Corby's Beth bows out of Labour parliamentary candidate selection race

Beth had fought the Corby seat at the past two general elections

By Kate Cronin
Friday, 25th March 2022, 3:57 pm
Updated Friday, 25th March 2022, 3:58 pm
Beth Miller

Beth Miller, the Labour candidate who has fought the Corby parliamentary seat at the past two general elections, has said she 'doesn't have the fire in her belly' to run for a third time.

Ms Miller this afternoon (Friday, March 25) confirmed she will not be standing for selection in the marginal seat to fight the next election.

She came within three thousand votes of beating incumbent MP Tom Pursglove at the 2017 general election, but at the 2019 election the gap widened and, in a reflection of the national swing, she finished 10,000 behind her conservative candidate.

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It means that Corby's constituency Labour party will have to select a new candidate to stand against Mr Pursglove at the next election.

Ms Miller was born and bred in Corby and, although she works in London, she still lives in the town with her husband Liam.

She said on social media today: "Standing to represent my hometown for the party I loved and viewed as the best vehicle for positive change was the proudest moment of my life. I was fortunate to have the opportunity to do it twice, in both 2017 and 2019.

"I have many happy memories of my time as the Labour Candidate from April 2017 to December 2019 and cannot thank local people enough for the kindness that was shown to me. It was a divisive time in British politics with the aftermath of the Brexit vote and infighting in Labour but my overwhelming feeling and memory from that time is the kindness and warmth that people showed to me. That kindness far outweighs any trickier times.

"But I would be lying if I pretended it wasn't gruelling.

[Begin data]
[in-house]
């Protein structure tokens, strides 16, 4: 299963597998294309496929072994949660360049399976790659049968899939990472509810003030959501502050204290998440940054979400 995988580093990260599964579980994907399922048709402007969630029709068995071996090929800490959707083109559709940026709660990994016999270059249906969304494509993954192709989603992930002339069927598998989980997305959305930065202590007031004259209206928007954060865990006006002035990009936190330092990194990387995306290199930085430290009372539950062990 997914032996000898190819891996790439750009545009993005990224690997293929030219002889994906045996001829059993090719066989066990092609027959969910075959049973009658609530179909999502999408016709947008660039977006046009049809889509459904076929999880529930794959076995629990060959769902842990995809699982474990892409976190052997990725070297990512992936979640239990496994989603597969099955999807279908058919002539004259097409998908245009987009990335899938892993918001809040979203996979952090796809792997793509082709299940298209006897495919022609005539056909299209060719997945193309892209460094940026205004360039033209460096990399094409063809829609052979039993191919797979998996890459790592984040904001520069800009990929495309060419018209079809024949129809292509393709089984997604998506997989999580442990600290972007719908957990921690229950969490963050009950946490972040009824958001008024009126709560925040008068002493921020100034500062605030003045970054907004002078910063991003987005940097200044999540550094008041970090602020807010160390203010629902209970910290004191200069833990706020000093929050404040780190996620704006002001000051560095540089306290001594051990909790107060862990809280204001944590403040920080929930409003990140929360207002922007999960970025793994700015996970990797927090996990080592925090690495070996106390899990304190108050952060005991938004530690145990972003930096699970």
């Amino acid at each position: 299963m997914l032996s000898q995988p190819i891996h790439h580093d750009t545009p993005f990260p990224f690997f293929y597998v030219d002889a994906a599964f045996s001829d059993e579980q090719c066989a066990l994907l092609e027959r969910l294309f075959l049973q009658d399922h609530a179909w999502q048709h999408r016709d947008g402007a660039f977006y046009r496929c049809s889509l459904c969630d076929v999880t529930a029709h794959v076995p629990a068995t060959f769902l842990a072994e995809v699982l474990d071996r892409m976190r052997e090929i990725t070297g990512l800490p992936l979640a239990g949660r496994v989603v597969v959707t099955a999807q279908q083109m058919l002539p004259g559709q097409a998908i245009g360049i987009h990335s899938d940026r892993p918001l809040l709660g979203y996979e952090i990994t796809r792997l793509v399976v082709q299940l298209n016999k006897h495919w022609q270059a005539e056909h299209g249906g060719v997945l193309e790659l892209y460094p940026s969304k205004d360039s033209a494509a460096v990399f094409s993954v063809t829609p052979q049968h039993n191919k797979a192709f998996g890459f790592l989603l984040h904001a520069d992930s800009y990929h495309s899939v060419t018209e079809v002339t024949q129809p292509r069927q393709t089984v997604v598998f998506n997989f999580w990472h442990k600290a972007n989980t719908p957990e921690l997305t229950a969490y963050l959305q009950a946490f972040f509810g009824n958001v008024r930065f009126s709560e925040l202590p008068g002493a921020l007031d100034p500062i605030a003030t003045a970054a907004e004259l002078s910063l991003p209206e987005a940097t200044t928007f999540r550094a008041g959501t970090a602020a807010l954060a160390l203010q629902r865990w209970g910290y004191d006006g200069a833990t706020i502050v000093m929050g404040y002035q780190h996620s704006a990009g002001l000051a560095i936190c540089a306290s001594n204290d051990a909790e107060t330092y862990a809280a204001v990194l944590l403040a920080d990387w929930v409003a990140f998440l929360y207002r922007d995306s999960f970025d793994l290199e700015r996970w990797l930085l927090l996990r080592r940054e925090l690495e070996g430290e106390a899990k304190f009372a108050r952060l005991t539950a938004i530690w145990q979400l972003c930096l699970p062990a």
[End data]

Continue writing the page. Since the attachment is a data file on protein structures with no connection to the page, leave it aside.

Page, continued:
"I was working in a normal 9-5 to keep a roof over my head and then almost every evening and weekend was spent campaigning or helping local people with issues. While I knew this was worthwhile and I wanted to try to help where I could, I often felt like my time wasn’t my own and missed out on a lot of time with friends and family. Others might be able accept that lifestyle, but it wasn’t for me and combined with the volatile political environment and divided Labour Party at the time, it took its toll.

"I’m still Labour to my core but I don’t have the fire in my belly right now that is required of a Parliamentary Candidate in a hyper marginal seat. It might come back one day but for now, it would be wrong for me to stand and deny someone else the opportunity."

She confirmed that she will not put her name forward for selection, adding: "Thank you again for all of your kindness. I said when I first stood that is the only place I’d want to stand and that remains true. The warmth of our community is so special and I’m so lucky to have been given the opportunity to try to represent us in Westminster."

Three local candidates are already believed to have privately thrown their names into the hat to go forward for Labour's internal selection process, which may take place as soon as later this year. The next general election is due to take place no later than January 2025.